A focus stacked echidna.
And now or something quite different - a focus-stacked photograph of the rear end of a Tasmanian spiny ant-eater, or echidna! The echidna is lying flat on his back with his hind legs in the air. Besides the formidable array of spines there are a couple of other interesting (at least to me!) things to see.
Spiny ant-eaters are monotremes, mammals that lay eggs instead of giving birth to live young as do marsupials and placental mammals. The only surviving monotremes are found Australia and New Guinea and consist of the duck-billed platypus and four species of spiny-anteaters. The word monotreme comes from the Greek μονός, monos, meaning single, and τρῆμα, trema, meaning hole. The name derives from the fact that their urinary, defaecatory, and reproductive systems all open into a single opening, called the cloaca. You can see the cloaca in the photograph as a slit like structure , central and towards the top.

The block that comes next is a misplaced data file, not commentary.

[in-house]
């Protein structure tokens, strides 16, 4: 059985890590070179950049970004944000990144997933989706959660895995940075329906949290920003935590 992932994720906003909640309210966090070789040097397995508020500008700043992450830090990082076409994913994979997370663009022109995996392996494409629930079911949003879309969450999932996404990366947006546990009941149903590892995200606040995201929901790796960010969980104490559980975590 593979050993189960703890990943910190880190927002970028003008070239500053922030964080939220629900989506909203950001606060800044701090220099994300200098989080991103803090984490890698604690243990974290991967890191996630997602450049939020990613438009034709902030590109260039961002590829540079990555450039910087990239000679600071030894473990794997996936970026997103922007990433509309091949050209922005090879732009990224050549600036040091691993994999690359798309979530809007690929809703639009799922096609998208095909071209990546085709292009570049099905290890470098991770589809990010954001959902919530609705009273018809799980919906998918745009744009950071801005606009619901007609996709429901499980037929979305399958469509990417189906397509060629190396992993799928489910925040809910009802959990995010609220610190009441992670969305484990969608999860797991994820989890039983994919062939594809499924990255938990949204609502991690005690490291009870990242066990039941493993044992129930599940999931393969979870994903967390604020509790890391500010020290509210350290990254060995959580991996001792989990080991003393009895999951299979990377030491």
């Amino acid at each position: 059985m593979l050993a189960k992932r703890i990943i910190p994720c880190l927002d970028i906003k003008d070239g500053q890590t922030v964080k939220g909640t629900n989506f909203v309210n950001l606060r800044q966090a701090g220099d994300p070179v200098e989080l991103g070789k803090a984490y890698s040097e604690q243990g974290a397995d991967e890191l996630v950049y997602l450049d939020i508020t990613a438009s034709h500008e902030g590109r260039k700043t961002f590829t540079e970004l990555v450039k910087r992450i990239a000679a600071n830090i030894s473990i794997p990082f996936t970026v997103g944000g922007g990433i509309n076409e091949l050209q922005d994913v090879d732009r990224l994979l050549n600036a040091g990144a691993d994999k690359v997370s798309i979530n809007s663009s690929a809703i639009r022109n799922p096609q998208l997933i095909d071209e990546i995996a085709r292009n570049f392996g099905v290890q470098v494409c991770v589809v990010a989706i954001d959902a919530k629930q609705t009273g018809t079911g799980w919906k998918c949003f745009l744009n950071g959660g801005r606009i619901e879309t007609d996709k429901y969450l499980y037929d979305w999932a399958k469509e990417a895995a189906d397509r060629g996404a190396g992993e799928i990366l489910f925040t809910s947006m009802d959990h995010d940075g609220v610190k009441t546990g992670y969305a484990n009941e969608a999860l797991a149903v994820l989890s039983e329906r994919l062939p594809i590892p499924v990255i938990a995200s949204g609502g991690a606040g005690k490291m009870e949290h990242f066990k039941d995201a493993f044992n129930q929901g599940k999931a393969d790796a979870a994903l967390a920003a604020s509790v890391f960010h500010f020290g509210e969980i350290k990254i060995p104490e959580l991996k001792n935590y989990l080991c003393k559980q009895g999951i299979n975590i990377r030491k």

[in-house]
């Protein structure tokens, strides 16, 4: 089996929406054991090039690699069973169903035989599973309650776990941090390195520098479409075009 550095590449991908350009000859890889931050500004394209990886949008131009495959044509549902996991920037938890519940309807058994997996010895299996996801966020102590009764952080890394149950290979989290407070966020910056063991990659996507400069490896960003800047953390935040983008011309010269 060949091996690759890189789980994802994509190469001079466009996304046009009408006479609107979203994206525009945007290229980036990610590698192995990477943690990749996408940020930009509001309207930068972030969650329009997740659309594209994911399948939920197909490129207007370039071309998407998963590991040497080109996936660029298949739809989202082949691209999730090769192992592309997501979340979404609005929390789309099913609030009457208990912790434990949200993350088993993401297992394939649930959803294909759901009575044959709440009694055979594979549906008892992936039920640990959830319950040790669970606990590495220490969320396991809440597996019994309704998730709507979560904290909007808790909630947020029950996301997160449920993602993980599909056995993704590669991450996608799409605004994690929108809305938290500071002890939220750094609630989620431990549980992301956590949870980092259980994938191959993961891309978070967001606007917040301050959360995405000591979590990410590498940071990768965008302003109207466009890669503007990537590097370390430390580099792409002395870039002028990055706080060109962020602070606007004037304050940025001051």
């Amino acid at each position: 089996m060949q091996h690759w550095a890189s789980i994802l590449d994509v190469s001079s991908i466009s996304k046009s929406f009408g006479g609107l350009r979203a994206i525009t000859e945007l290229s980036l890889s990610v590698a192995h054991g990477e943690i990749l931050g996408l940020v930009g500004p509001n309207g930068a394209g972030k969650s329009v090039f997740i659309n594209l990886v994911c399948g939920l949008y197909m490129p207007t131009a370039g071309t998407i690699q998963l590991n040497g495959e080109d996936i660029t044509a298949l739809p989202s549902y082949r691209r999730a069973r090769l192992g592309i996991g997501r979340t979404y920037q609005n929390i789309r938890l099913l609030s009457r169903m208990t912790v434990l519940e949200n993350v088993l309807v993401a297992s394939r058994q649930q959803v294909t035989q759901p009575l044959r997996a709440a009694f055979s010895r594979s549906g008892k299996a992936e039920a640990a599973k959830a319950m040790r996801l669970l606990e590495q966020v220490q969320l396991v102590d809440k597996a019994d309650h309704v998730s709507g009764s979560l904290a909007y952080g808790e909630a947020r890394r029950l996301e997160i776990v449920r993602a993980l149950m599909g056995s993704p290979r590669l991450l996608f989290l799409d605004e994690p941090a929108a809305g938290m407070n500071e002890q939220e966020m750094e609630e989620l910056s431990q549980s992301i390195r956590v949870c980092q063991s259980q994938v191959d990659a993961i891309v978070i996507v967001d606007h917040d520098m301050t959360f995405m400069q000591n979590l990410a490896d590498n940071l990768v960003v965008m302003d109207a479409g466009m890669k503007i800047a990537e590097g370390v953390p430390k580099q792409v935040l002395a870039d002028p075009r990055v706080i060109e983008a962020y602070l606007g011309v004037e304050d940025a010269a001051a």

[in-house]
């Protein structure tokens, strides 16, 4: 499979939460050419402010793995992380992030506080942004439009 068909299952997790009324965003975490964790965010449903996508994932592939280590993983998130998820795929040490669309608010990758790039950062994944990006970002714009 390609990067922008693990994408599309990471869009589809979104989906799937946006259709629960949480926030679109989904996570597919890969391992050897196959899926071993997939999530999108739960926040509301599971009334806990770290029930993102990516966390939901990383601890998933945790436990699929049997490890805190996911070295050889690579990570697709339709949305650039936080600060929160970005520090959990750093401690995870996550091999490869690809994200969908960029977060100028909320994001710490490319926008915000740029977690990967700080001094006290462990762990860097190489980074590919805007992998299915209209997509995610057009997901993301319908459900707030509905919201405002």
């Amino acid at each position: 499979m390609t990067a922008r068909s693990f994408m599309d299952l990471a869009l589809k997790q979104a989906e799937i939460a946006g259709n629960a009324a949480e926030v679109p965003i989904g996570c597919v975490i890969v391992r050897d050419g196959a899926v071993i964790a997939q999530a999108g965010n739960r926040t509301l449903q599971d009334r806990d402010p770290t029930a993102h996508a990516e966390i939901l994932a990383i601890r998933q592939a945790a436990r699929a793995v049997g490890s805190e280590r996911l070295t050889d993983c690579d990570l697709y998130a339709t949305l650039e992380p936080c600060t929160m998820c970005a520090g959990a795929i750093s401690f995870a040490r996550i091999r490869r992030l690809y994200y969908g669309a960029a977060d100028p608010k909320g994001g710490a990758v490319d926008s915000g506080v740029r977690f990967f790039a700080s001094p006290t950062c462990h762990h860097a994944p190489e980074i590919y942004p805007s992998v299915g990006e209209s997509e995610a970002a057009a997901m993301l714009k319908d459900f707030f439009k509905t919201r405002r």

The second interesting structure is the spur that you can see at the base of the right leg, the leg on the left in the photograph. Monotreme legs bear a spur on both ankles; the spur is non-functional in echidnas, but contains a powerful venom in the male platypus.
My short-nosed spiny ant-eater is of course, stuffed. He came from Tasmania and probably dates from the second half of the nineteenth century. I bought him in 1964 from a dealer operating from a converted bus in a lay-by near to the village Durness (shown on the map) in northern Scotland. It was offered for sale as a hedgehog with a price-tag of £1. However, the dealer was easily persuaded that it was a very badly stuffed hedgehog indeed and he reduced his price to 12s 6d!